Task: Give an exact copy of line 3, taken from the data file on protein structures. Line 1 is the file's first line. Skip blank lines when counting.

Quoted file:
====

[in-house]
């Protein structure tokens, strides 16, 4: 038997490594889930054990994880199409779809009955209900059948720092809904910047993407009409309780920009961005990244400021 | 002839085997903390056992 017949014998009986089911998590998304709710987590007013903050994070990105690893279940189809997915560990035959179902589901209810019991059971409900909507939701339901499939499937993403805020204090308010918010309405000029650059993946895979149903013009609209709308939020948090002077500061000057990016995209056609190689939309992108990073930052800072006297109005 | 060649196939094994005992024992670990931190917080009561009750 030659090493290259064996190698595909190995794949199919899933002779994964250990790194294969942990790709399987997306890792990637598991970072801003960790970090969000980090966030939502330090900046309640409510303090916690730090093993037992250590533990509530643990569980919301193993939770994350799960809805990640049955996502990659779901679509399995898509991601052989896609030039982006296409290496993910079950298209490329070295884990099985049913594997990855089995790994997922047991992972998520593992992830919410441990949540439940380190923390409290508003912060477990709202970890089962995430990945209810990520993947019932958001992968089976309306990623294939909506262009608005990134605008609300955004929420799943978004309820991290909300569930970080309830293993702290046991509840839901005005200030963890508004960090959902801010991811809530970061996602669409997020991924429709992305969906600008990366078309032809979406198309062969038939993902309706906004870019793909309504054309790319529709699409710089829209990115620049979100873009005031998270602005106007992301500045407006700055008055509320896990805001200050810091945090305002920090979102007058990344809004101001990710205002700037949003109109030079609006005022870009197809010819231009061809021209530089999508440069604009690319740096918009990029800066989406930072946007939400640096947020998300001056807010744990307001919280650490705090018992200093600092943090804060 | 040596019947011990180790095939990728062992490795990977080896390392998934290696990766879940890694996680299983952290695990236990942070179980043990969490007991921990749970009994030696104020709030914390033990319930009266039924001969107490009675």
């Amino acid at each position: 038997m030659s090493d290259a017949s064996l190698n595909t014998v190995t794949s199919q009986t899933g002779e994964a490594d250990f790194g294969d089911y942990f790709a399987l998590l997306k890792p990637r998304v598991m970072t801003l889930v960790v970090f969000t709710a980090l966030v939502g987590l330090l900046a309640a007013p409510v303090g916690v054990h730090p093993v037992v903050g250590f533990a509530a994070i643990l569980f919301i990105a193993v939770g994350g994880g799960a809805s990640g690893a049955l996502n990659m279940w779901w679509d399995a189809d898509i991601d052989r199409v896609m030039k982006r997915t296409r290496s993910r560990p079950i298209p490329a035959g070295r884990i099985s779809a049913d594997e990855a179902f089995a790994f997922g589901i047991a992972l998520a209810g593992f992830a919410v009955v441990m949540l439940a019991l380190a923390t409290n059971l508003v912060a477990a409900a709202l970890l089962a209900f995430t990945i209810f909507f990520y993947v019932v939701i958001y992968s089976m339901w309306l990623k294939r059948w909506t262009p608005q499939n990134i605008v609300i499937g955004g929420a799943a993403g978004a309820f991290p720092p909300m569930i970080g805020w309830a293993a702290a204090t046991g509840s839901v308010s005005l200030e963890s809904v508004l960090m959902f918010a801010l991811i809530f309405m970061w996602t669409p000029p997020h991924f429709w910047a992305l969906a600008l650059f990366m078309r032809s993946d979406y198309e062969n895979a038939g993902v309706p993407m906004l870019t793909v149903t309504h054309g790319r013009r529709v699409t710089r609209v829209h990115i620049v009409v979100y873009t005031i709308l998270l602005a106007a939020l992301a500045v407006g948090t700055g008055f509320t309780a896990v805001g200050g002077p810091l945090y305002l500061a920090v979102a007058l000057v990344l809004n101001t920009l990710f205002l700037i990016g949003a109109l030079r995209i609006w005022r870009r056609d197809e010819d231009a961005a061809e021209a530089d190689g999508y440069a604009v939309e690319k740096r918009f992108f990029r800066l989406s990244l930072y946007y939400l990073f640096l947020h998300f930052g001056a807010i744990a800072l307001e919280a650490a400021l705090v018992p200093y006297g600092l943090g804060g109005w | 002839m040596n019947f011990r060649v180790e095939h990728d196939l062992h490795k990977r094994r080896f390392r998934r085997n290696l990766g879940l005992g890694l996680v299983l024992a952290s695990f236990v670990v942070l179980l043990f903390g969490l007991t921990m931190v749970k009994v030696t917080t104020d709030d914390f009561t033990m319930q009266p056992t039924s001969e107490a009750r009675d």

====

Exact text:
């Amino acid at each position: 038997m030659s090493d290259a017949s064996l190698n595909t014998v190995t794949s199919q009986t899933g002779e994964a490594d250990f790194g294969d089911y942990f790709a399987l998590l997306k890792p990637r998304v598991m970072t801003l889930v960790v970090f969000t709710a980090l966030v939502g987590l330090l900046a309640a007013p409510v303090g916690v054990h730090p093993v037992v903050g250590f533990a509530a994070i643990l569980f919301i990105a193993v939770g994350g994880g799960a809805s990640g690893a049955l996502n990659m279940w779901w679509d399995a189809d898509i991601d052989r199409v896609m030039k982006r997915t296409r290496s993910r560990p079950i298209p490329a035959g070295r884990i099985s779809a049913d594997e990855a179902f089995a790994f997922g589901i047991a992972l998520a209810g593992f992830a919410v009955v441990m949540l439940a019991l380190a923390t409290n059971l508003v912060a477990a409900a709202l970890l089962a209900f995430t990945i209810f909507f990520y993947v019932v939701i958001y992968s089976m339901w309306l990623k294939r059948w909506t262009p608005q499939n990134i605008v609300i499937g955004g929420a799943a993403g978004a309820f991290p720092p909300m569930i970080g805020w309830a293993a702290a204090t046991g509840s839901v308010s005005l200030e963890s809904v508004l960090m959902f918010a801010l991811i809530f309405m970061w996602t669409p000029p997020h991924f429709w910047a992305l969906a600008l650059f990366m078309r032809s993946d979406y198309e062969n895979a038939g993902v309706p993407m906004l870019t793909v149903t309504h054309g790319r013009r529709v699409t710089r609209v829209h990115i620049v009409v979100y873009t005031i709308l998270l602005a106007a939020l992301a500045v407006g948090t700055g008055f509320t309780a896990v805001g200050g002077p810091l945090y305002l500061a920090v979102a007058l000057v990344l809004n101001t920009l990710f205002l700037i990016g949003a109109l030079r995209i609006w005022r870009r056609d197809e010819d231009a961005a061809e021209a530089d190689g999508y440069a604009v939309e690319k740096r918009f992108f990029r800066l989406s990244l930072y946007y939400l990073f640096l947020h998300f930052g001056a807010i744990a800072l307001e919280a650490a400021l705090v018992p200093y006297g600092l943090g804060g109005w | 002839m040596n019947f011990r060649v180790e095939h990728d196939l062992h490795k990977r094994r080896f390392r998934r085997n290696l990766g879940l005992g890694l996680v299983l024992a952290s695990f236990v670990v942070l179980l043990f903390g969490l007991t921990m931190v749970k009994v030696t917080t104020d709030d914390f009561t033990m319930q009266p056992t039924s001969e107490a009750r009675d």